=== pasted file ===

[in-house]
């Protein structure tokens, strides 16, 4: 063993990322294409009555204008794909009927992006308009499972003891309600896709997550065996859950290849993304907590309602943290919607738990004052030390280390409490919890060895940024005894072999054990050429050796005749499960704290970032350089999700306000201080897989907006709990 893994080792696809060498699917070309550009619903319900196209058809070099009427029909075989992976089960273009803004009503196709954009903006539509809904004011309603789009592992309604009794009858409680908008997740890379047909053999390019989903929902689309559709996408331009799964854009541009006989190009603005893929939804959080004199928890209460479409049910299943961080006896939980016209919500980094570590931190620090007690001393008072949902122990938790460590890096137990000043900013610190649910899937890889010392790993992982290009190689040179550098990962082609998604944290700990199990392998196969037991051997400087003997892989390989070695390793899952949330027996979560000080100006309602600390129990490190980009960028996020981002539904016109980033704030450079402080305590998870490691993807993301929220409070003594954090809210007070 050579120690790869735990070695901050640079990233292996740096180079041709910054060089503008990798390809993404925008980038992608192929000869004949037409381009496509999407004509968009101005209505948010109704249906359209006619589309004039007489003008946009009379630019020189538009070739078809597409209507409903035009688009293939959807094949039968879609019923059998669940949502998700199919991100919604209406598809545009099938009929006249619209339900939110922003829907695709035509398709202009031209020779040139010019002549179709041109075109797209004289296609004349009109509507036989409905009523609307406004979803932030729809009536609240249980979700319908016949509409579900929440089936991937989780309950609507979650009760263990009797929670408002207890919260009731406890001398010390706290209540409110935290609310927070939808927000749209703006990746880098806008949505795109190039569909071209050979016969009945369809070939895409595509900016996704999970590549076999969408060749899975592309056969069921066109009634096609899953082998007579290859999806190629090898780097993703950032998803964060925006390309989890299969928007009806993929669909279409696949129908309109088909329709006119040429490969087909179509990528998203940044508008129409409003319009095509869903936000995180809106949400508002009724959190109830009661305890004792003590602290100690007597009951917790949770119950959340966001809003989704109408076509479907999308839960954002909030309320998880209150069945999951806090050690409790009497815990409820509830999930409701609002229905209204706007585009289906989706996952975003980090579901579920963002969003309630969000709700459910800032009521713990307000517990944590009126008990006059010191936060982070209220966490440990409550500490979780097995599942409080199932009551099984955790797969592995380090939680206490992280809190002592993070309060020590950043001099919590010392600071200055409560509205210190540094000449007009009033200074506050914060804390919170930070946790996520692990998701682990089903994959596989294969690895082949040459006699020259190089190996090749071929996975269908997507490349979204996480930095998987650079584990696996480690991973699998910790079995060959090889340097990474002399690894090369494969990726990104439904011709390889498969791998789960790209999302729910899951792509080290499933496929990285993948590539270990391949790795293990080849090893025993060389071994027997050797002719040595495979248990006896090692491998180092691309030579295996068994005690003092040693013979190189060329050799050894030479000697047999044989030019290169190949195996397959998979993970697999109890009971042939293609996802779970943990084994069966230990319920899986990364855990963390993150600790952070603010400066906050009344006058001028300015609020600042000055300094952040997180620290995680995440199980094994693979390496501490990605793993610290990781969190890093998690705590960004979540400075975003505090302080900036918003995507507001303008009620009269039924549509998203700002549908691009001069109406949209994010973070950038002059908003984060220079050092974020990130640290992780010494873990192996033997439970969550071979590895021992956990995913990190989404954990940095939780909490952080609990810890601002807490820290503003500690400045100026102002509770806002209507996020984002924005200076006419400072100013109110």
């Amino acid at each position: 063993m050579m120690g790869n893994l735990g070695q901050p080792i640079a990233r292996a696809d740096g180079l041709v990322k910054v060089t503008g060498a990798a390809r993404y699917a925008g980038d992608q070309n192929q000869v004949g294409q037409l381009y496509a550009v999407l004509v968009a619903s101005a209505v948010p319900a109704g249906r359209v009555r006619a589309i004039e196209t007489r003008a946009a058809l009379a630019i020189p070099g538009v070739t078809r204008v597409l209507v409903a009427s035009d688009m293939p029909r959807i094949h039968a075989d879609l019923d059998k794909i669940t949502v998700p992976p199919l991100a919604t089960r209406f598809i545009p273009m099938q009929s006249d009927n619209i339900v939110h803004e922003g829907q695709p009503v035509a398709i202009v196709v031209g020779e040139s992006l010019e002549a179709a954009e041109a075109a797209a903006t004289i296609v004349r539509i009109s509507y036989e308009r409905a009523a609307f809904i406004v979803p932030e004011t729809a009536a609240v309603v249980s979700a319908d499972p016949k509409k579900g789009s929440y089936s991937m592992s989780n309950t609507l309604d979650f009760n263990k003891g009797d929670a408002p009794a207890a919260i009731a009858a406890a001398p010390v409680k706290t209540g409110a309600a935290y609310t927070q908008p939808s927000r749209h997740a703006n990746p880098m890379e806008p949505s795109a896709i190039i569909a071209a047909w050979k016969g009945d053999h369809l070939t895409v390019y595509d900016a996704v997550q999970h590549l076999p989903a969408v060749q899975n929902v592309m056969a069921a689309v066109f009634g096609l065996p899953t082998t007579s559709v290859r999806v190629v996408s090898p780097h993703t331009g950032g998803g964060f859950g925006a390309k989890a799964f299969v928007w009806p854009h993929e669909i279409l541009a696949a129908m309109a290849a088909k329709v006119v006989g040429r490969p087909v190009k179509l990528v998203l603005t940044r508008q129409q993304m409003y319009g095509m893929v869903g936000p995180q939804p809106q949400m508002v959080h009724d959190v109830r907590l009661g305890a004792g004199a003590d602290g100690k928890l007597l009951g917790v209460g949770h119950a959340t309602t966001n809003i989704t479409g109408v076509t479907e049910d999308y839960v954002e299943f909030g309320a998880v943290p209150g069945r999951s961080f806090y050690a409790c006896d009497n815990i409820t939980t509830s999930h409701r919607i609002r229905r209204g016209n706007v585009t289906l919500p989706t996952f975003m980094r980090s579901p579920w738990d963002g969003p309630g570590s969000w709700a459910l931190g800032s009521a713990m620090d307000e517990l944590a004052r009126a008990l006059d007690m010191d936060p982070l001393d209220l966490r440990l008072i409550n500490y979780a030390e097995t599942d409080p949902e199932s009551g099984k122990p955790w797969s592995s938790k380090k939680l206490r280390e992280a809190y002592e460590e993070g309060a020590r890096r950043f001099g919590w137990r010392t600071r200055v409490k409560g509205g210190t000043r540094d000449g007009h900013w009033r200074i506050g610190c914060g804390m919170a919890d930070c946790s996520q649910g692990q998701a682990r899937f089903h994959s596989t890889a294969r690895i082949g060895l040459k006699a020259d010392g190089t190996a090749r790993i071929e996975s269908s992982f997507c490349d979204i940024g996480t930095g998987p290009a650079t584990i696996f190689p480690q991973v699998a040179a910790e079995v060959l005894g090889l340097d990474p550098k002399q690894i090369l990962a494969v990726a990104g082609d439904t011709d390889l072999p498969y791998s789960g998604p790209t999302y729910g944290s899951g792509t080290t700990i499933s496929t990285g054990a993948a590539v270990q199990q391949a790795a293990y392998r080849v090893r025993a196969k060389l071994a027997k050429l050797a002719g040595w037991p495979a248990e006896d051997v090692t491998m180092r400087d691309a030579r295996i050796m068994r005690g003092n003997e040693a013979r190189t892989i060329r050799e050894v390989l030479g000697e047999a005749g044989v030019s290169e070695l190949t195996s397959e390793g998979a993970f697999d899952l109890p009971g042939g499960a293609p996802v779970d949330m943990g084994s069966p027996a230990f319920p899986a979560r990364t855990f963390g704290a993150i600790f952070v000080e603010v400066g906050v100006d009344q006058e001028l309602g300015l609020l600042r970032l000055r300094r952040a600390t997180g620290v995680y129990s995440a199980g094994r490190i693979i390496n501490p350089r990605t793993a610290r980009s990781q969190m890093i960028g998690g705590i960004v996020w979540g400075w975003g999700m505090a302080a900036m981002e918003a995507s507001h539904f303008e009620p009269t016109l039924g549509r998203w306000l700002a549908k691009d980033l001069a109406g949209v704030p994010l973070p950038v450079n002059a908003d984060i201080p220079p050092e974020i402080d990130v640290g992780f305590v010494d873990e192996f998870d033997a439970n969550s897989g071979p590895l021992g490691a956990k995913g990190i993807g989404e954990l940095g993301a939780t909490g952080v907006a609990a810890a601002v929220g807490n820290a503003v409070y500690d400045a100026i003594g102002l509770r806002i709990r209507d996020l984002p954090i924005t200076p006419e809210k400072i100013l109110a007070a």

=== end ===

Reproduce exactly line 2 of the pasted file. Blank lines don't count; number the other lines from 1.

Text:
């Protein structure tokens, strides 16, 4: 063993990322294409009555204008794909009927992006308009499972003891309600896709997550065996859950290849993304907590309602943290919607738990004052030390280390409490919890060895940024005894072999054990050429050796005749499960704290970032350089999700306000201080897989907006709990 893994080792696809060498699917070309550009619903319900196209058809070099009427029909075989992976089960273009803004009503196709954009903006539509809904004011309603789009592992309604009794009858409680908008997740890379047909053999390019989903929902689309559709996408331009799964854009541009006989190009603005893929939804959080004199928890209460479409049910299943961080006896939980016209919500980094570590931190620090007690001393008072949902122990938790460590890096137990000043900013610190649910899937890889010392790993992982290009190689040179550098990962082609998604944290700990199990392998196969037991051997400087003997892989390989070695390793899952949330027996979560000080100006309602600390129990490190980009960028996020981002539904016109980033704030450079402080305590998870490691993807993301929220409070003594954090809210007070 050579120690790869735990070695901050640079990233292996740096180079041709910054060089503008990798390809993404925008980038992608192929000869004949037409381009496509999407004509968009101005209505948010109704249906359209006619589309004039007489003008946009009379630019020189538009070739078809597409209507409903035009688009293939959807094949039968879609019923059998669940949502998700199919991100919604209406598809545009099938009929006249619209339900939110922003829907695709035509398709202009031209020779040139010019002549179709041109075109797209004289296609004349009109509507036989409905009523609307406004979803932030729809009536609240249980979700319908016949509409579900929440089936991937989780309950609507979650009760263990009797929670408002207890919260009731406890001398010390706290209540409110935290609310927070939808927000749209703006990746880098806008949505795109190039569909071209050979016969009945369809070939895409595509900016996704999970590549076999969408060749899975592309056969069921066109009634096609899953082998007579290859999806190629090898780097993703950032998803964060925006390309989890299969928007009806993929669909279409696949129908309109088909329709006119040429490969087909179509990528998203940044508008129409409003319009095509869903936000995180809106949400508002009724959190109830009661305890004792003590602290100690007597009951917790949770119950959340966001809003989704109408076509479907999308839960954002909030309320998880209150069945999951806090050690409790009497815990409820509830999930409701609002229905209204706007585009289906989706996952975003980090579901579920963002969003309630969000709700459910800032009521713990307000517990944590009126008990006059010191936060982070209220966490440990409550500490979780097995599942409080199932009551099984955790797969592995380090939680206490992280809190002592993070309060020590950043001099919590010392600071200055409560509205210190540094000449007009009033200074506050914060804390919170930070946790996520692990998701682990089903994959596989294969690895082949040459006699020259190089190996090749071929996975269908997507490349979204996480930095998987650079584990696996480690991973699998910790079995060959090889340097990474002399690894090369494969990726990104439904011709390889498969791998789960790209999302729910899951792509080290499933496929990285993948590539270990391949790795293990080849090893025993060389071994027997050797002719040595495979248990006896090692491998180092691309030579295996068994005690003092040693013979190189060329050799050894030479000697047999044989030019290169190949195996397959998979993970697999109890009971042939293609996802779970943990084994069966230990319920899986990364855990963390993150600790952070603010400066906050009344006058001028300015609020600042000055300094952040997180620290995680995440199980094994693979390496501490990605793993610290990781969190890093998690705590960004979540400075975003505090302080900036918003995507507001303008009620009269039924549509998203700002549908691009001069109406949209994010973070950038002059908003984060220079050092974020990130640290992780010494873990192996033997439970969550071979590895021992956990995913990190989404954990940095939780909490952080609990810890601002807490820290503003500690400045100026102002509770806002209507996020984002924005200076006419400072100013109110």